17. Рейтинг безумия. Версии гибели группы Дятлова на любые вкус и цвет

Перевал Дятлова. Смерть, идущая по следу... 17. Рейтинг безумия. Версии гибели группы Дятлова на любые вкус и цвет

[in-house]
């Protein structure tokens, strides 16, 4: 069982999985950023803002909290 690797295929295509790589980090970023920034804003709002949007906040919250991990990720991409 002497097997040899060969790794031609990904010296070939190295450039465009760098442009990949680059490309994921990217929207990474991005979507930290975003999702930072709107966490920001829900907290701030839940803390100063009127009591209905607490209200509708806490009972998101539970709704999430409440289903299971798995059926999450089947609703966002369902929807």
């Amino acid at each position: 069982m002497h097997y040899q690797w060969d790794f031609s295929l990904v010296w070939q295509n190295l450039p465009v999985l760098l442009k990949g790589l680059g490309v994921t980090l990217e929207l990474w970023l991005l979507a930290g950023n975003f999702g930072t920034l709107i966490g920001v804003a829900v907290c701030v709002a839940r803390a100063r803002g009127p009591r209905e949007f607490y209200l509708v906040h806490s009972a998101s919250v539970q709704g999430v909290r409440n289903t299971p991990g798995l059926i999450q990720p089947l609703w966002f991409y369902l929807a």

Поскольку таковых версий существует великое множество, имеет смысл их каким-то образом классифицировать. Оптимальной представляется классификация, принятая на большинстве тематических форумов и сайтах, так что не станем изобретать велосипед и воспользуемся ею в качестве образца. Итак, всё многообразие версий можно свести к трём большим несхожим группам, объясняющим гибель группы воздействием факторов следующего характера: - естественно-природного; - паранормального; - криминального. Е с т е с т в е н н о - п р и р о д н ы е, как явствует из самого названия, пытаются объяснить трагические события на склоне Холат-Сяхыл природными явлениями и оперируют естественнонаучными фактами и представлениями в пределах компетенции авторов. Наиболее аргументированной из всех версий этой категории представляется предположение Евгения Вадимовича Буянова, петербургского исследователя "дятловской" трагедии, о произошедшем на месте установки палатки сходе лавины. Эту версию Евгений Вадимович обосновал в книге "Тайна аварии Дятлова", написанной в соавторстве с Борисом Ефимовичем Слобцовым, неоднократно упоминавшимся в настоящем очерке участнике поисковой операции. Нельзя не отметить, что книга получилась очень познавательной, даже о весьма скучных сугубо технических и математических материях авторы сумели написать живо и занимательно. Книгу эту можно рекомендовать к прочтению даже с целью простого расширения кругозора - время не будет потрачено зря.